Here are some thoughts I’d like to share with prospective authors about skill challenge.
If you’ve played LFR, you know there are no consequences to failure. At most a healing surge or having the bad guys not be surprised (but set up and as ready to go as they would be otherwise). Whether you make it or fail, the adventure does not change significantly.
In a home game, a challenge where the PCs are involved in a chase, success and failure dictate the flow of the game. The bad guy gets away, forcing the PCs to undertake a new quest to find them. In LFR, the PCs can take ten days to walk across a village and the bad guy is still hiding in the warehouse after all that time... If all you do is waste some time and get some free xp... great.
Work together: Skills that don’t help directly
The DCs are stupidly low for skill checks. The original targets in the DM were MORE than adequate. DC15 at first level is a decent, if easy, challenge for at least mildly competent adventurers working together. But the "helping each other" quickly turns into a long series of dice rolls.
One way is to provide a series of skills that do not contribute to the overall skill challenge, but that contribute to help the overall result. For example, the PCs are looking for the thieves’ guild. A player could use his thievery skill to see where he might buy thieves tools (and where there’s smoke...). Successful use of thievery would not give a success, but could give the party a bonus on subsequent primary skills. Because they do not give as many benefits, failing on such skills should not be as penalizing.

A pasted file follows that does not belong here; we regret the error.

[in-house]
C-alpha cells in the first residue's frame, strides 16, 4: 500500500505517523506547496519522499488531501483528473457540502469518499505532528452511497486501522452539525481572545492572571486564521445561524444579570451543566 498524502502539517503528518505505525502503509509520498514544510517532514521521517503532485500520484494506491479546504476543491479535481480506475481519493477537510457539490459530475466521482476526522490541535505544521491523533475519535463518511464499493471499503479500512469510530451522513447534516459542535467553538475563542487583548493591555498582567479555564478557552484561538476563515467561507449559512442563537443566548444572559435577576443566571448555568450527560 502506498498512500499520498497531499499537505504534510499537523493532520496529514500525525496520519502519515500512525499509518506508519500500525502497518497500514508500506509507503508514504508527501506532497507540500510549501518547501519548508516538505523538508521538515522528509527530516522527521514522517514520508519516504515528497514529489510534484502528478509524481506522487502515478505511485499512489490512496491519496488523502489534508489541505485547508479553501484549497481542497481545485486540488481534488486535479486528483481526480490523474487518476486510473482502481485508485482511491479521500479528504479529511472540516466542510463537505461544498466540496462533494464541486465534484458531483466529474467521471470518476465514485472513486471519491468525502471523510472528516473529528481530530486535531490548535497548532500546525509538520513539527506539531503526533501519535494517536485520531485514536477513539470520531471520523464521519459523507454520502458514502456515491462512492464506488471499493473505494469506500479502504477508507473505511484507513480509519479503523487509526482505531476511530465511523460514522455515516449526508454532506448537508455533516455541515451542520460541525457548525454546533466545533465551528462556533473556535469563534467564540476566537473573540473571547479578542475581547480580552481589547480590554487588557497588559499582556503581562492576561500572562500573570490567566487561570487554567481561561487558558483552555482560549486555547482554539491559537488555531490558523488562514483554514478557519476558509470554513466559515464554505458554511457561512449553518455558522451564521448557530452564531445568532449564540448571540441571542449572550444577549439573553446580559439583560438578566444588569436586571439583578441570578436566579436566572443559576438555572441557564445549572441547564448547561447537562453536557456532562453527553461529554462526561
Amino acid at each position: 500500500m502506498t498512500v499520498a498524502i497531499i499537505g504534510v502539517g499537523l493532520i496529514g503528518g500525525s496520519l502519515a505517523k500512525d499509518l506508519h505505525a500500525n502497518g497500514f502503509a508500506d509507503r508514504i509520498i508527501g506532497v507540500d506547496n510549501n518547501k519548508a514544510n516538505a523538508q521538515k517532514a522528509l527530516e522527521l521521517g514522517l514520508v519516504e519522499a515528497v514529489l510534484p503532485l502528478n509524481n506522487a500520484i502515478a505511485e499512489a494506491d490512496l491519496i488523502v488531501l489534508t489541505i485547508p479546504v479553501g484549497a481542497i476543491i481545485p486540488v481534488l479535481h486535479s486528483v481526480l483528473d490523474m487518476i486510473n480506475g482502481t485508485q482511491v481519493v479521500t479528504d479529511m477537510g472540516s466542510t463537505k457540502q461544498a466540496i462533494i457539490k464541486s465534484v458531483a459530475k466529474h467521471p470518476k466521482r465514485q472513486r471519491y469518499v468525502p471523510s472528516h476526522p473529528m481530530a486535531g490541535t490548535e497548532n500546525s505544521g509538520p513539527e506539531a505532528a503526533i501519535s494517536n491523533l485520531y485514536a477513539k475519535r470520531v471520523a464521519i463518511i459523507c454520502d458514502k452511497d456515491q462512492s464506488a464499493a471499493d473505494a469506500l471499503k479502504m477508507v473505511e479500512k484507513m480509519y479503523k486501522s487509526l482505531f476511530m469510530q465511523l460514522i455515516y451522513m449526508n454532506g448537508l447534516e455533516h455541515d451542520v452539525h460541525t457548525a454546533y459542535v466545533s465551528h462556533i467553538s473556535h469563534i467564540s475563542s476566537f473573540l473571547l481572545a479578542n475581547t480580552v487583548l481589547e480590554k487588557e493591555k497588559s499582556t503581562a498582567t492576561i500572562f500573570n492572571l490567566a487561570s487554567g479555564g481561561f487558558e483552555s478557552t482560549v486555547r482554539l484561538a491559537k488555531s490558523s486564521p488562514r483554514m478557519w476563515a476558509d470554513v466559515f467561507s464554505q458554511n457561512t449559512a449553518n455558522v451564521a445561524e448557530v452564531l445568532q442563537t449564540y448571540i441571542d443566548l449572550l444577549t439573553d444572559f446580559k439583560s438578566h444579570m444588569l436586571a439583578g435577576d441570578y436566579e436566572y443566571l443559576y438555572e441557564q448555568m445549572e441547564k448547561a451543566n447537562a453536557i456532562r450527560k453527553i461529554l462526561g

After X successes on secondary skills, the PCs may gather an automatic success, depending on what they seek to accomplish.
This one I cannot emphasize enough. Although creativity cannot always explain everything (no, not every town has extensive sewers to justify your Dungeoneering or History). A good roll should always help the party in some way (by granting a bonus or closing off some bad avenue of investigation or McGuffin), but should not always grant the PCs a success in the challenge. Use your judgment.
Magic in a Skill Challenge
I remember when they tried to do things like that in 3.5, poor Lenny got pelted with "what a stupid encounter" after a crowd hit by a calm emotions, an Otiluke’s resilient sphere and a wall of force continued to row. It just went against the rules of the game.
Such things in 4e do not exist anymore as most effects go away after a round or two and the rest can be maintained for up to five minutes. Sometimes, the PCs will have a ritual, a power or an item that will further the challenge. I personally limit successes gathered by non-skill usage to one per skill challenge. Why? Because it is a *SKILL* Challenge, not a "look how much crap I’ve stored so far" challenge! So it will work, but the party will have to rely on more than a single source of information to complete the challenge.